As you get closer to retirement the way you manage your super may start to change.
Tip 1: Save on tax by making extra contributions
By law your employer is generally required to put 9.5% of your salary into your super account.
If you choose to make extra pre-tax super contributions (for example salary sacrifice contributions) you may save tax.
Pre-tax contributions into your super are, for most people, taxed at a rate of 15%, which may be less than your marginal tax rate.
Tip 2: Assess your investment strategy
You’ll be starting to get a clearer idea of when you’re likely to retire and how much you’d like to retire with.
Think about your current investment strategy – is it going to get you where you want to be? Or, are you taking on more risk than may be necessary for a comfortable retirement? This could be a good time to engage with a financial planner to explore the pros and cons of different approaches.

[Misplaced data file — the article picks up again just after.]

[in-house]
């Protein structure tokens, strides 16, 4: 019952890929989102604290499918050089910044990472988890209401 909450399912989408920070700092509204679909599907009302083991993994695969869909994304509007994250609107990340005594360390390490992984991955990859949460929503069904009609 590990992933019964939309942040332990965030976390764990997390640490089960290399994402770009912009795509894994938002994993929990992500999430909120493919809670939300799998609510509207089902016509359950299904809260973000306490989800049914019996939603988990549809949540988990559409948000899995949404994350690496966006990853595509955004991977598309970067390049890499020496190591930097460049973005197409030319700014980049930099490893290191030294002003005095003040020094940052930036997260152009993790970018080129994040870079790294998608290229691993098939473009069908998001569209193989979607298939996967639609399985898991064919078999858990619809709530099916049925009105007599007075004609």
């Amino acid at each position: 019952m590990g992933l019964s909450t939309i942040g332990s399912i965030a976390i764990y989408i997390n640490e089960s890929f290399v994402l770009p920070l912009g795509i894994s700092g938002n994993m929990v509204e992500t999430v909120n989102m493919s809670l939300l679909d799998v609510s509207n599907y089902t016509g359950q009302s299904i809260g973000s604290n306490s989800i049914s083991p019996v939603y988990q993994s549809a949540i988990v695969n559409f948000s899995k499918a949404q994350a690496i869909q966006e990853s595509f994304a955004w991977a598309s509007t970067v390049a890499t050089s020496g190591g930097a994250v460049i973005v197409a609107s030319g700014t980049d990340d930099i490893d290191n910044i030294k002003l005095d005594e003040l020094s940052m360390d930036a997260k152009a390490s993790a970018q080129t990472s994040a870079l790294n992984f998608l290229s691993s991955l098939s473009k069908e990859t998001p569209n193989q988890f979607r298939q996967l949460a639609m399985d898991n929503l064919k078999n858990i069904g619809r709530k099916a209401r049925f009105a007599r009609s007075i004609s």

Also look into whether you’ll qualify for the age pension. If so, this may take some of the pressure off your super.
Tip 3: Review your insurance coverage and beneficiaries
Things can change and arrangements you made earlier in life may no longer be applicable. Take a look at the nominated beneficiaries on your super to make sure everything is up to date. You may also want to consider putting in place a binding or non-lapsing death benefit nomination if you don’t already have one.
You may also want to look at any insurance coverages tied to your super. Are they all still relevant or are there any that you feel should be added?
Tip 4: Consider how you want your super paid
There are various ways you can access your super. Start by figuring our when you’ll reach preservation age.
Then you’ll want to think about what strategy will best suit you, for example you can turn your super into an income to be paid over time or just withdraw a lump sum.
Again, at this stage a financial planner may be able to assist you in finding the best way forward.